London’s supervised consumption site aims to open no later than March 2022

A "no trespassing" hangs in the window of a former musical instrument shop that will soon be retrofitted to accomodate London's first permanent supervised consumption site. Andrew Graham / Global News

An opening date is in sight for London, Ont.’s first permanent supervised consumption site, but the upcoming facility’s operator says there’s still plenty of work before 446 York St. can begin serving clients.

On Monday, Regional HIV/AIDS Connection (RHAC) executive director Brian Lester told Global News the agency is working through the process of securing funding from Ontario’s Ministry of Health.

This includes covering the costs of retrofitting the site, which formerly housed John Bellone Musical Instruments, in order to accomodate a supervised consumption facility, a cost that Lester has pegged at around $1 million.

“Once the financial piece of the application process is sorted out and approved, then the application would go to tender — essentially looking for a firm to execute the work,” Lester said.

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Lester hopes that by fall 2021, RHAC will be able to find a firm to do the retrofit, which should take four to six months to complete.

“I would hope that we would be operating no later than March (2022)… there’s COVID influences, there’s been reports about supply chain issues related to construction products, so we’ll see what happens,” Lester said.

“We’re anxious to get to the new site, we have outgrown 186 King St., there’s also a lot of construction going on around our area, which creates barriers to access for people.”

In the meantime, work continues at the temporary overdose prevention site (TOPS) at 186 King St.

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There haven’t been any deaths at TOPS since it opened in 2018, but Lester says he’s still concerned about what’s happening outside the facility.

Part of what’s happening can be found in a provincial report published late last year, which found that, “generally, the increased rate of opioid-related deaths during the pandemic has occurred throughout the province.”

Another follow-up provincial report published in May found fatal opioid overdoses were up more than 75 per cent after COVID-19 hit in March 2020, compared to the year before. This pandemic-linked increase was also seen locally, with the Middlesex-London Health Unit reporting 80 confirmed or suspected opioid related deaths between March 16 and December 31, 2020, up from 49 the year prior.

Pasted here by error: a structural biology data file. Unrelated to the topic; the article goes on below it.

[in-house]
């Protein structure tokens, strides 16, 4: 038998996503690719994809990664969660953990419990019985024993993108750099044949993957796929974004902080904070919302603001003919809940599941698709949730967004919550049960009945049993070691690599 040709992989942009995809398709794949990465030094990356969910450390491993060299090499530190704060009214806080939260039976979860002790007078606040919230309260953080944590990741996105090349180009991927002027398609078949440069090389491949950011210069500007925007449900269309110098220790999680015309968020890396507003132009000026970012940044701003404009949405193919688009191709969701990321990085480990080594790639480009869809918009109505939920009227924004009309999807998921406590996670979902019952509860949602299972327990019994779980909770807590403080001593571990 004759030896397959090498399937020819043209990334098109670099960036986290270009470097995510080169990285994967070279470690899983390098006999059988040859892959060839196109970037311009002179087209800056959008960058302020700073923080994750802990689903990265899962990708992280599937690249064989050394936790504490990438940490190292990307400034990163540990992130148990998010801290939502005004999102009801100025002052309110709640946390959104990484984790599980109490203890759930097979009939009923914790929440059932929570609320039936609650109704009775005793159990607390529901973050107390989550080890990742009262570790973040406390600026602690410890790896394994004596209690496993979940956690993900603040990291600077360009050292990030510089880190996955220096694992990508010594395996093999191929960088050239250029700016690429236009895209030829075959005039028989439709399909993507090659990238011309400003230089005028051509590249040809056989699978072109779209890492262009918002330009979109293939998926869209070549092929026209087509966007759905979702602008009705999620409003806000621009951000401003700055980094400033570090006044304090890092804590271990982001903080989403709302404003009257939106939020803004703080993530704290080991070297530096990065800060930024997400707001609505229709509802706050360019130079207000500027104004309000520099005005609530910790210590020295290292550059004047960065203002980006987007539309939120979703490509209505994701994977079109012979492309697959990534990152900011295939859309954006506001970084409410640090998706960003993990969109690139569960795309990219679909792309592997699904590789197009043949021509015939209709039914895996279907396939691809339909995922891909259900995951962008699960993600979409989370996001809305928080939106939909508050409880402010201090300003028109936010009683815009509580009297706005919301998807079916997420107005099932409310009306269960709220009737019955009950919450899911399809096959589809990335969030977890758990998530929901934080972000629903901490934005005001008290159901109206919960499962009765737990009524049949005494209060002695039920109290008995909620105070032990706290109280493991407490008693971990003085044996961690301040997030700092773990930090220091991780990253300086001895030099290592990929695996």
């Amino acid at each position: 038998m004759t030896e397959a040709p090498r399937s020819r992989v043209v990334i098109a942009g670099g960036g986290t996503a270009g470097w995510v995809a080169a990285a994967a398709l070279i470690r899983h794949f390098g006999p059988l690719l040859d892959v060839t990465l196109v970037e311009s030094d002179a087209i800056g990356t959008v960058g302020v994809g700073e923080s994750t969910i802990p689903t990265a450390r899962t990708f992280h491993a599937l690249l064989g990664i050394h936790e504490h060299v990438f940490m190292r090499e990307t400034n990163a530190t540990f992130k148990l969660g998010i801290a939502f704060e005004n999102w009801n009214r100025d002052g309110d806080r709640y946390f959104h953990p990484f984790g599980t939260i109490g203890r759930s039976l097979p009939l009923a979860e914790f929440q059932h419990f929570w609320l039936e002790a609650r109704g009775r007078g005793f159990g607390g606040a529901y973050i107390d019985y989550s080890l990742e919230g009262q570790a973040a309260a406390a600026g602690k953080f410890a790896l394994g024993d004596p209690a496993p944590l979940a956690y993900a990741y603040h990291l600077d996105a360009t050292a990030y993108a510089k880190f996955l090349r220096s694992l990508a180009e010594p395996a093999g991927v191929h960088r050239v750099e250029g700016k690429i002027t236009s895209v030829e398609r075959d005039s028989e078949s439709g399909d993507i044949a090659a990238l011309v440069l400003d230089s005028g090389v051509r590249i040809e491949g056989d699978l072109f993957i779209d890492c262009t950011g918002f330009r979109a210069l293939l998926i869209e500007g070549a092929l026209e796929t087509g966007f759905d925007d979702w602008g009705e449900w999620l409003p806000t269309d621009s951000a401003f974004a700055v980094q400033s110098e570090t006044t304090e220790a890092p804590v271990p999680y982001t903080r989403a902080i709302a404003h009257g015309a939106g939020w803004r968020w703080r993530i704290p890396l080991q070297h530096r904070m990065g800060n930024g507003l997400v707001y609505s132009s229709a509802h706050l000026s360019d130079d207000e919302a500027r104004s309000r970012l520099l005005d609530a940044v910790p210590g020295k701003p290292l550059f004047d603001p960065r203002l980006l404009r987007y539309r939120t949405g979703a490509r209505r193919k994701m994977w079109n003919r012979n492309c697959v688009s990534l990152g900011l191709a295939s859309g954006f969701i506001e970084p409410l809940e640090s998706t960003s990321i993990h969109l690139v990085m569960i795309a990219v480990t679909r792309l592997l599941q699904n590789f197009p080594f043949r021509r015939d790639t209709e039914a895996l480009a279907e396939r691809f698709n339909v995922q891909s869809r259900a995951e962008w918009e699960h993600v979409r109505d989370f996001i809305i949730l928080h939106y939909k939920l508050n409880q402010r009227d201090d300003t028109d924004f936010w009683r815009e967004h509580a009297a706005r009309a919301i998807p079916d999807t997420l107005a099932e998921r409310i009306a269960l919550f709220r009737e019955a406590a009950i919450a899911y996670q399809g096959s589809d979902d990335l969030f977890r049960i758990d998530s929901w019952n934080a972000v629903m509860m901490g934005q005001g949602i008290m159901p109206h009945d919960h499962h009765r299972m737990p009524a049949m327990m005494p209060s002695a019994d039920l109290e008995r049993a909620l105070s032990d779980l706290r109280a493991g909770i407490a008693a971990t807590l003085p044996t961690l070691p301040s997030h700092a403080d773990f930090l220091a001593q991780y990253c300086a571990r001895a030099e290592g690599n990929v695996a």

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A total of 2,426 people died from a confirmed or suspected opioid-related death in 2020 across Ontario, making a 60 per cent increase from the 1,517 people who died in 2019, according to the report.

Lester noted that service providers, such as RHAC, have also faced challenges tied to restrictions related to COVID-19, such as physical distancing.

“Sometimes that has slowed down access just because we can’t run as many seats in the program because there’s not enough room,” Lester said.

“The space that we operate out of has never really been adequate. We created something as a temporary measure, as the temporary overdose prevention site, but not intended to be the long-term site.”

The upcoming permanent site at 446 York St. has been in the works since 2018 and survived opposition from some of its neighbours, along with a failed attempt to appeal its rezoning.

Even if all goes according to plan, there’s still more than a half year’s worth of work to do before the site can finally open, but Lester says he’d rather not rush the process.

“That last thing I would want to be is at the other end of this and there are key pieces that we’ve forgotten about,” Lester said.

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“Both between the work at RHAC and the Ministry (of Health), that won’t happen.”

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Fatal overdoses increased during pandemic, report finds

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